Production Studio: Madhouse
Was this provided by the publisher? Yes
More Info: Anime Planet
Well, well… This is more like it! I remember watching Galaxy Angel back in college. Just a few years back, I bought the first volume on DVD, which I held on to for some time before selling it off, as buying the show on singles got too pricey, and discs got harder to find. So, when I was given the opportunity to review the show on Blu-ray, I jumped at the chance. And, really I have to say that this was probably the funniest time I’ve had working on a review to date.
Galaxy Angel has an interesting history behind its production. The series was initially a video game series developed by Broccoli, which revolved around a group of young women who are part of the Angel Brigade. The Angel Brigade are a special faction within the fictional Transvaal Empire, who are on a quest to find the fabled ‘Lost Technology.’ The games were a veritable mix of Dating Sim and Real Time Strategy, and there were even plans to produce an anime series that adapted the first game proper.
Sadly, fate had other plans. The first video game was delayed, leaving the anime’s producers with no more than character documents and setting briefs. With this scant information in hand, Madhouse decided to make the anime into a goofy gag comedy show. The approach proved so successful that, the Galaxy Angel anime series went for five seasons, and received a sequel show Galaxy Angel Rune in 2006.
What really helps Galaxy Angel shine its brightest is its episode length. Each episode runs for about 12 to 13 minutes, which ensures that the jokes are snappy and quick to the point. The show’s first episode shows this off this beautifully, while introducing the quirks of the major players. The episode opens with veritable gun nut and cool beauty Forte (my personal favorite) and the vain-yet-strong-willed Ranpha being tasked with a mission to find a lost cat.
Anyway, on the way, the two meet up with certified precious cinnamon roll Milfeulle, who has a bit of an innate ability: she has a high luck stat, but it comes with a negative feedback loop effect in that something good might happen to you when around her, but then it will end up biting you in the bum later. Milfeulle’s freakish luck aura becomes a tremendous driver of much of the show’s hilarity.
The series generally revolves around the core members of the Angel Brigade, which is composed of:
- Mint, the token richie rich and cosplay fangirl
- Vanilla, the stoic mystery maiden
Episodes see the gang embroiled in various situations, as they unearth certain danger (and hilarity) along the way. Seriously, I was chuckling a lot while watching this show. A lot of these situations place themselves within the context of science fiction situations. Episode plots see the crew dealing with a rogue missile named NORMAD, contending with crooks out to pilfer Lost Technology, and the like with the occasional civil duty missions mixed in for good measure. Variety is the spice of life, and Galaxy Angel lives that quite fully.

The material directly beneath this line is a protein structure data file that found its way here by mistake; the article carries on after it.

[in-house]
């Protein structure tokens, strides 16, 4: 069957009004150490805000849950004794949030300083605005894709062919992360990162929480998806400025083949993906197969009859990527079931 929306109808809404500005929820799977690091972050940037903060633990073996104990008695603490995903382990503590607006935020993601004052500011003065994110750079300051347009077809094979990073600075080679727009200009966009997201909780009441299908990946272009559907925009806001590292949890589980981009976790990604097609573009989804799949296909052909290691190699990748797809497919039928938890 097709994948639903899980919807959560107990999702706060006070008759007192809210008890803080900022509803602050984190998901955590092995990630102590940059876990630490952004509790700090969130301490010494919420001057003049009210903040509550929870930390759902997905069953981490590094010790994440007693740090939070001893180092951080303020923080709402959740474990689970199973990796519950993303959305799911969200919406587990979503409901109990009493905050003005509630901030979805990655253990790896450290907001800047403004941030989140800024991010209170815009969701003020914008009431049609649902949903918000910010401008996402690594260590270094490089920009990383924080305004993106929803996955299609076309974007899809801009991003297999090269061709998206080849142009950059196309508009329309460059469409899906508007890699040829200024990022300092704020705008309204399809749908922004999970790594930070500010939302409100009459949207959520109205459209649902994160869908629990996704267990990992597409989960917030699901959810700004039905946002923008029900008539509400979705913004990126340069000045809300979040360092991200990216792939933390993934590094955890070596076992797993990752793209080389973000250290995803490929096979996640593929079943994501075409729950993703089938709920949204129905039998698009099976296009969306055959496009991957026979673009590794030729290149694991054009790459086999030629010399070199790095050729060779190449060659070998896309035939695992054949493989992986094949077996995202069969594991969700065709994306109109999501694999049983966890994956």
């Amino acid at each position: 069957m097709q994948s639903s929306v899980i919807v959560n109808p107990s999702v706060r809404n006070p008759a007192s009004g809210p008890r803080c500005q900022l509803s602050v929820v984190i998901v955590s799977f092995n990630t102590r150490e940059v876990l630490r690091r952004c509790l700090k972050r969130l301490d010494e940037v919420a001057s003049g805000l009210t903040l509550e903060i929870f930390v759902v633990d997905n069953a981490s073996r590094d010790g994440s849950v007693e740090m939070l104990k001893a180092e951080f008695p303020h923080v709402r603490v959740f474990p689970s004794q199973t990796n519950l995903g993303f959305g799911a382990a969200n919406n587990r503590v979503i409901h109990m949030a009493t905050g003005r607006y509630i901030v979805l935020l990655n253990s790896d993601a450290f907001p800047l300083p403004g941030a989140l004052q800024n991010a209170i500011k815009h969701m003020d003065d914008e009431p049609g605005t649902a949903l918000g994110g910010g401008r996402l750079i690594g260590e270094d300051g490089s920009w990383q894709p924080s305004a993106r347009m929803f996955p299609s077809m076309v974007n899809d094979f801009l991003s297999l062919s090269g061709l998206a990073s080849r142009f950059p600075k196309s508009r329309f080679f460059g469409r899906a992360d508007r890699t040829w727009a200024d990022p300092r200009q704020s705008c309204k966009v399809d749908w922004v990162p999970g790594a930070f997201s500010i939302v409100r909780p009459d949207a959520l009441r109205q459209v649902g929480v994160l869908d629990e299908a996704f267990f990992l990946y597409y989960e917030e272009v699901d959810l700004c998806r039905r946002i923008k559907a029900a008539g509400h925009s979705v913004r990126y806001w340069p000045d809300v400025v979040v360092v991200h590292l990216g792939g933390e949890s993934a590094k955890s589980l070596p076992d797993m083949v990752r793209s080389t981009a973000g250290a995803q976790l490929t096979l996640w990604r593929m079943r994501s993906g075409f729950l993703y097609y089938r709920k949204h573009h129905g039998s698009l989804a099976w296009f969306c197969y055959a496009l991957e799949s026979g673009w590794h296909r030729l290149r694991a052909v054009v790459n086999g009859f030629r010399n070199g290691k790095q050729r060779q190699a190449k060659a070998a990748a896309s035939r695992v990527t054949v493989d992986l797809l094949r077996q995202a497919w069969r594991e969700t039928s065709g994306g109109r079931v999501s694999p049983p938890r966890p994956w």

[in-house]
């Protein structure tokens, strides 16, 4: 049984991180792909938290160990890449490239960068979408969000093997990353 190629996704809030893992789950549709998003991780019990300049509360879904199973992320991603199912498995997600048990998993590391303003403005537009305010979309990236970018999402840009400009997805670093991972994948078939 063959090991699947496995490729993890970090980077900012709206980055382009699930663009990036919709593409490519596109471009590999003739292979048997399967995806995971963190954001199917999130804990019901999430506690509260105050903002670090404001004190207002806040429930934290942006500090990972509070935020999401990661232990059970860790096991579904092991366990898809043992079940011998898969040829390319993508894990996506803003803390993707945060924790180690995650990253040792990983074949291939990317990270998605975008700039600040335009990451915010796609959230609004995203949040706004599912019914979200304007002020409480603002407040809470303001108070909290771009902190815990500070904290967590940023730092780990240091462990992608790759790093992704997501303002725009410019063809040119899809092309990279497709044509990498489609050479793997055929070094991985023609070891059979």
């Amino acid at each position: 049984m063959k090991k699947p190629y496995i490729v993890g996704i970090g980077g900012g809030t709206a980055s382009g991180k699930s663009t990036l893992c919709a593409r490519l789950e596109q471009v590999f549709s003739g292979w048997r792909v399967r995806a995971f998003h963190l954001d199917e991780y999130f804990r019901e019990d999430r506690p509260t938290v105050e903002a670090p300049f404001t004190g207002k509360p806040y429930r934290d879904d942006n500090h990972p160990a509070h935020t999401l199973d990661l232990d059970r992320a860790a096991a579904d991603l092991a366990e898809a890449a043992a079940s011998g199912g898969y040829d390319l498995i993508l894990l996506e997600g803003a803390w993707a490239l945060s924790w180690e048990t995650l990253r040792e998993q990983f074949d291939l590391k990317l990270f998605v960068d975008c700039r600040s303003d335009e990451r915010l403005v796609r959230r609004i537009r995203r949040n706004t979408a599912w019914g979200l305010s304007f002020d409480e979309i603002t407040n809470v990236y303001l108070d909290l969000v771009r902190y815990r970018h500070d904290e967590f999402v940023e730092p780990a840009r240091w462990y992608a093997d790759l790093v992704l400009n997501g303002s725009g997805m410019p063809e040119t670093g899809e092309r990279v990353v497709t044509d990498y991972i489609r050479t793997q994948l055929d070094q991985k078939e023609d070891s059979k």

That said, it’s not all fun and games for the Angel Brigade. The series occasionally dips its toes into serious narratives, which it plays straight. Episode 14 is a stellar example of this, and one of my favorite in the series. , The episode, titled Downtown Soulfood ODEN, a serious Crime Noir story that focuses on Forte which ends on a rather sweet note and fleshes out Forte more than just a beautiful babe with an unhealthy fascination with weaponry. It gives me pause to see that, at times, the show easily could have worked as a more serious sci-fi story.
But this feeling is often undercut by the wacky humor a bit (Episode 24, for example, goes for a serious climax only to subvert it with a joke). And yet, at other times, the humor actually works to bring up a few thought-provoking notions. Episode 17, my editor’s favorite episode, features the Angel Brigade dealing with a sentient tank. And while it is peppered with laughs, the episode manages to deliver a thoughtful commentary on the concept of automated sentience.
I would be remiss without talking about Nozomi’s Blu-Ray re-release. The first season of Galaxy Angel first hit Japanese TV in 2001. Despite the show’s age showing a bit (some of the CGI work is noticeable), the HD transfer and remastering work is quite excellent. Being a comedy, the animation does derp and dip from time to time, but that just reinforces the written humor (the jokes) with the visual humor as SD/chibi art, wacky facial expressions, etc. abound in this show.
The English dub goes hand-in-hand with the carefree, lighthearted nature of the series. Though the cast is made up of B-team Vancouver voice talent from the early ‘00s, they really dive into the material. The real shocker for me, though, was discovering that NORMAD was voiced by none other than Richard Ian Cox, who’s played iconic characters like Inuyasha, Ranma ½’s Ranma Saotome, and Dragonball Z’s Goku (Ocean Group dub). Sometimes, I can look back and admire the effort made by a few of these older English dubs and, like a fine wine, Galaxy Angel’s adaptation is something that can be enjoyed time and time again.
Overall, Galaxy Angel an entertaining, fluffy sci-fi series. It could have been a total mess, given the uneasy production history, but they managed to turn it into something charmingly funny, worth all the chuckles. For folks who had the original DVDs, the Blu-Ray set is a worthy upgrade. Personally, though, I can’t wait to get my hands on the second season, which will also ship to stores under Right Stuf’s banner. I hear that Right Stuf will be releasing the second season on Blu-ray this coming year, so I can’t wait to get my hands on that. As the theme song goes, ride the rocket of romance!